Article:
‘Gipsy’ Smith as a Captain in the Salvation Army
Rodney and Annie served in several assignments and saw membership rise to hundreds, then a thousand. By June 1882, great crowds were coming and the work was growing. A gold watch was given to him and about £20.00 was presented to his wife by the warm-hearted members of a local congregation. Acceptance of these gifts was a breach of the rules and regulations of the Salvation Army, and for this, he was dismissed from the Army. This happened so suddenly that other evangelists had to step in to take up his preaching engagements, including a contemporary preacher Charles Crowie Smith, who took over 2 engagements in Hanley. His eight assignments with the Salvation Army had produced 23,000 decisions and his crowds were anywhere up to 1,500.
He traveled extensively around the world on evagelistic crusades, drawing crowds numbering in the hundreds of thousands throughout his life. Busy as he was, he never grew tired of visiting gypsy encampments whenever he could on both sides of the Atlantic. Gipsy never wrote a sermon out for preaching purposes. Smith wrote several books and could sing as well as he preached. Sometimes he would interrupt his sermon and burst into song. Several of these hymns he would sing were recorded by Columbia Records. Although he was Methodist, ministers of all denominations loved him. It is said that he never had a meeting without conversions.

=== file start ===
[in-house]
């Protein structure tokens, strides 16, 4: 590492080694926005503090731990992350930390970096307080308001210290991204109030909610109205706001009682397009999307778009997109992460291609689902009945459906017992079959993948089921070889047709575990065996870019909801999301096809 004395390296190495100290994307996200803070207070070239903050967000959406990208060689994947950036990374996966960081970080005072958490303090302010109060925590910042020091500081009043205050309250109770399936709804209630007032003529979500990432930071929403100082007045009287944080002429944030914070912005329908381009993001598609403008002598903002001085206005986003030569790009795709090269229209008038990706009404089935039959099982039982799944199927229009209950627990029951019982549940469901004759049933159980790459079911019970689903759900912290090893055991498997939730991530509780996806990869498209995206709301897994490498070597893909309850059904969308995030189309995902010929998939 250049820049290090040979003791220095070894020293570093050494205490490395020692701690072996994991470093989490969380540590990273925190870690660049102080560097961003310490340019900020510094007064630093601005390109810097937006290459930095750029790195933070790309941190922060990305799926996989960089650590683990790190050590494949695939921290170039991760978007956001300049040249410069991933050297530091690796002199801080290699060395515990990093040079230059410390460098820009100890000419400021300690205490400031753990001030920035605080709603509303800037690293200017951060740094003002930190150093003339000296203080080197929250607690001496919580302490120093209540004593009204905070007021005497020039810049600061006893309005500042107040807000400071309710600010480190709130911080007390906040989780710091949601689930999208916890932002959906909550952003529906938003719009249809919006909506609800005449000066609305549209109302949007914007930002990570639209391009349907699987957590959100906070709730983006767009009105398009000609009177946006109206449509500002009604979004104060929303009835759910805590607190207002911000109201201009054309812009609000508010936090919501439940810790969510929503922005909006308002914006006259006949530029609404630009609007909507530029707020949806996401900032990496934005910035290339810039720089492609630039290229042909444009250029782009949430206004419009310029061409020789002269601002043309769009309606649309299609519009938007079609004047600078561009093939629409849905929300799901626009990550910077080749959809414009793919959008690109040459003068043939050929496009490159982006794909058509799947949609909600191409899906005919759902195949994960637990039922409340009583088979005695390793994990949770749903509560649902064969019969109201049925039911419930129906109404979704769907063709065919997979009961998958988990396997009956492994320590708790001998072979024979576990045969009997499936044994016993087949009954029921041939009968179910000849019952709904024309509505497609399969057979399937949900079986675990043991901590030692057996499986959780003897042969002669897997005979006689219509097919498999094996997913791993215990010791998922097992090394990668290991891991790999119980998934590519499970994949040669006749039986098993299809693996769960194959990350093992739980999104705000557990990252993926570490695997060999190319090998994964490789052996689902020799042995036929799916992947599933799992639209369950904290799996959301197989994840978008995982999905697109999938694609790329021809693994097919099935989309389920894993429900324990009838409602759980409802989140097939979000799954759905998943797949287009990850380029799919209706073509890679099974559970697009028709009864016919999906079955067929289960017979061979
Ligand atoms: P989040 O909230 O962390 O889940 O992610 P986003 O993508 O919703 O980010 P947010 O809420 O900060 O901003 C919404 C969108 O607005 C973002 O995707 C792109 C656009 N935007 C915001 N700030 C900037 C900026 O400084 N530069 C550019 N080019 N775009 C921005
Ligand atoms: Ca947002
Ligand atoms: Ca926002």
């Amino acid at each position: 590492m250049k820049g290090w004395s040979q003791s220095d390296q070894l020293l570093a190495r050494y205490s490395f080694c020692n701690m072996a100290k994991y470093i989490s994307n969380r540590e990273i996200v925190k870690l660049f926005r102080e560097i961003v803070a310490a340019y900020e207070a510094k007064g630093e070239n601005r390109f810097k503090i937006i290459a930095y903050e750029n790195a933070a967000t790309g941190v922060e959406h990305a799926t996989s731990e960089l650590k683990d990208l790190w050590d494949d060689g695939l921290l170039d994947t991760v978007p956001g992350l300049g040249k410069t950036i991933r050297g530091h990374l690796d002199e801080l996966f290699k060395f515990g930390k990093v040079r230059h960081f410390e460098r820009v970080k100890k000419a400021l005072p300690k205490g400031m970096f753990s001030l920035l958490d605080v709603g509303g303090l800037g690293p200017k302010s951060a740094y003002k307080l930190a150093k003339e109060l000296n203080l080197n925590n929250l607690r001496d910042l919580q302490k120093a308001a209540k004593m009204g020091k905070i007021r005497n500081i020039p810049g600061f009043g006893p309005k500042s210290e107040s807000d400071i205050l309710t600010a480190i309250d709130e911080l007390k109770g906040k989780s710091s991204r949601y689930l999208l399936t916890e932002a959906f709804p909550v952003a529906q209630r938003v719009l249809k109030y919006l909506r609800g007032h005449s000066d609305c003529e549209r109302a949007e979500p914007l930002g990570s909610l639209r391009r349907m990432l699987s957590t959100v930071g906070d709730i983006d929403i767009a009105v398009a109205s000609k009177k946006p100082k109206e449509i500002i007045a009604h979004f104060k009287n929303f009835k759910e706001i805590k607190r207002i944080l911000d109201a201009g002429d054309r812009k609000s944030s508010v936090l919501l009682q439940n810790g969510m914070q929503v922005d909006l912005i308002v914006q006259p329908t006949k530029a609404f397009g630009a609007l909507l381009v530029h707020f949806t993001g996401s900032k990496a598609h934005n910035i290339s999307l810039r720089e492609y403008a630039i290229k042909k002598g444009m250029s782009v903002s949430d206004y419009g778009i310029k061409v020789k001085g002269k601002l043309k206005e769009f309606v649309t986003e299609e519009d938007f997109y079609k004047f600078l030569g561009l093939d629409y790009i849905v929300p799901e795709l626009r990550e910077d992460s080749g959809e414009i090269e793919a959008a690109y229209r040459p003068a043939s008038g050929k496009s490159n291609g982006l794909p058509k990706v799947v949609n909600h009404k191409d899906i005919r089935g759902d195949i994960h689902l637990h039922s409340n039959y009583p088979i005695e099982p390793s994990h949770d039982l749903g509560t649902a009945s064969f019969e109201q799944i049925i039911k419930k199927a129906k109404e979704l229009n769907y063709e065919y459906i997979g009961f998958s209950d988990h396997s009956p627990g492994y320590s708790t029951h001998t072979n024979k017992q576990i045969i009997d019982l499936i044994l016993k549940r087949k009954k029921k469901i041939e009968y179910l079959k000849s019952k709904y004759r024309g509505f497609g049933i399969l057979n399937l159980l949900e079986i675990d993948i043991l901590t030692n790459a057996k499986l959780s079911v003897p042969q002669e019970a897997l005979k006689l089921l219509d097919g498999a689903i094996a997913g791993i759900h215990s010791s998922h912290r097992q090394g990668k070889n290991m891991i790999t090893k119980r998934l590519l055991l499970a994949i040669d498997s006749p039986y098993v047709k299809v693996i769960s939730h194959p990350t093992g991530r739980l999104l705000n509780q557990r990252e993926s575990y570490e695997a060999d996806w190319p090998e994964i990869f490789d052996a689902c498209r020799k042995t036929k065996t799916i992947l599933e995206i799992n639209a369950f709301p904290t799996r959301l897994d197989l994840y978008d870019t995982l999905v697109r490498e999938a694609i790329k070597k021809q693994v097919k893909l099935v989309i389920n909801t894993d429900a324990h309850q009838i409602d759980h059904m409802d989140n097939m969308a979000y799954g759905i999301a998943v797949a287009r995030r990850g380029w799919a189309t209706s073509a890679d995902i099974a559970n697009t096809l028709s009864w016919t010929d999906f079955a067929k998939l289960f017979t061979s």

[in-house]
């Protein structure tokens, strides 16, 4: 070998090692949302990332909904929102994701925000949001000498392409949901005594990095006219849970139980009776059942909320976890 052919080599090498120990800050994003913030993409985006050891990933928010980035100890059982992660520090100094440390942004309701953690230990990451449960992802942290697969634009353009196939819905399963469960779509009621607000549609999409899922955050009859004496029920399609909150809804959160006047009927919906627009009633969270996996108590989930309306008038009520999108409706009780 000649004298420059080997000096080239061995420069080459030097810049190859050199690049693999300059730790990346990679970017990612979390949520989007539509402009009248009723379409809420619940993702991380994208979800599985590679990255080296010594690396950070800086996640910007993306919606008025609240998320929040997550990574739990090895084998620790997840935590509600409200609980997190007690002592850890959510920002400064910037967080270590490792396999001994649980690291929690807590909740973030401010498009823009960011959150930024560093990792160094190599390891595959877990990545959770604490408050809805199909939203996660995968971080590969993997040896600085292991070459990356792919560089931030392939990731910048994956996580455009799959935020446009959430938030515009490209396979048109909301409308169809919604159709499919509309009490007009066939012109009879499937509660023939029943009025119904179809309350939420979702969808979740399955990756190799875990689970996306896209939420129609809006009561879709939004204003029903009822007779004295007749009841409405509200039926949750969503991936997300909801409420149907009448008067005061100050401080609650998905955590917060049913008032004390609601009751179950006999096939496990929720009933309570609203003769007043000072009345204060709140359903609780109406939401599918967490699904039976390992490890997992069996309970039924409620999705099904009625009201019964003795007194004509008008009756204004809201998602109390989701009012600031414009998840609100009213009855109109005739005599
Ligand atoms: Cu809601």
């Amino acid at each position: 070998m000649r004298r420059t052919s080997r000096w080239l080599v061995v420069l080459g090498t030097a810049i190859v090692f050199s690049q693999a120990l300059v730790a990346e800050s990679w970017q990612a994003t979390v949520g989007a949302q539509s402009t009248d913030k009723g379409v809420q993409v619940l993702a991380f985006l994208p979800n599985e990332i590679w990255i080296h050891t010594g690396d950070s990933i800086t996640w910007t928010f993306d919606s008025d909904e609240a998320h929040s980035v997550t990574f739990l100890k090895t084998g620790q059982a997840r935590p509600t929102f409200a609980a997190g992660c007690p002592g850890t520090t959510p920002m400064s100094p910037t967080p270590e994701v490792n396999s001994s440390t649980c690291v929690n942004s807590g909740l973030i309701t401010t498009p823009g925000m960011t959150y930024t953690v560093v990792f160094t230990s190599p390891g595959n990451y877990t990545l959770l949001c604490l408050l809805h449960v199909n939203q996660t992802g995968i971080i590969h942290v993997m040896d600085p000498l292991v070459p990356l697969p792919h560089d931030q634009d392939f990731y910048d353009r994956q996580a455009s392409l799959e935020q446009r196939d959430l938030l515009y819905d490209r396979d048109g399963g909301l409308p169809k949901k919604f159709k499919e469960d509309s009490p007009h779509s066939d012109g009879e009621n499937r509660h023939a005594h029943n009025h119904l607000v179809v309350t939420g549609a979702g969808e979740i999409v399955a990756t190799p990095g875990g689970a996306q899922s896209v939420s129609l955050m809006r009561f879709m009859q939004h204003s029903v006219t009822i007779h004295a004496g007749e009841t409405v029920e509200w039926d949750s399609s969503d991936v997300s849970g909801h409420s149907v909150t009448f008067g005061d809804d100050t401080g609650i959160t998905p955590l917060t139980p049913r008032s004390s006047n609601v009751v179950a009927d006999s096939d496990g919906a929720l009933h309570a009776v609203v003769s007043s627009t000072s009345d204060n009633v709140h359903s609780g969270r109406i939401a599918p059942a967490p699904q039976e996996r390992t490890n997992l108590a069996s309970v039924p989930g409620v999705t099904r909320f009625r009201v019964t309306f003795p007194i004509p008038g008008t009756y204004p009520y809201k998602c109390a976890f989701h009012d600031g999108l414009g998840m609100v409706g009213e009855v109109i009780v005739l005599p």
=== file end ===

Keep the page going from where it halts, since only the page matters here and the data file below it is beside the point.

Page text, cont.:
During World War I he ministered under the auspices of the Y.M.C.A.to the British troops in France, often visiting the front lines. As a result of this, King George VI made him a member of the Order of the British Empire.
Gipsy Smith’s wife, Annie, died in 1937 at the age of 79 while he was in America. Front page headlines in 1938 carried the news of the 78-year-old widower marrying Mary Alice Shaw on her 27th birthday. This, of course, brought some criticism. But it was a good marriage, for she helped him in his meetings, sang, did secretarial work, and later nursed him when his health failed.
Stricken by a heart attack, he died on the Queen Mary on a cruise in America, age 87. It was estimated that this was his 45th crossing of the Atlantic. His funeral was held 8 August 1947 in New York City. A memorial with a plaque was unveiled on 2 July 1949 at Mill Plain, Epping Forest, England, his birthplace. So ends the life of one who once said, “I didn’t go through your colleges and seminaries. They wouldn’t have me…but I have been to the feet of Jesus where the only true scholarship is learned.”
Much of this report was taken from work done by Charles Smith (No relation to Gipsy Smith) and published in the online “The Free Encyclopedia” Wikipedia. Charles wrote to suggest I credit this report and I am most happy to do so. Charles is working, I believe, on a larger work on Rodney “Gipsy” Smith’s life & ministry. He hopes to publish soon. Click this link for Wikipedia report: http://bit.ly/ccU244
You will find more detail about “Gipsy” Smith in the story about his father’s conversion to Christ. A remarkable story and one you should share with others. http://bit.ly/9Utx8u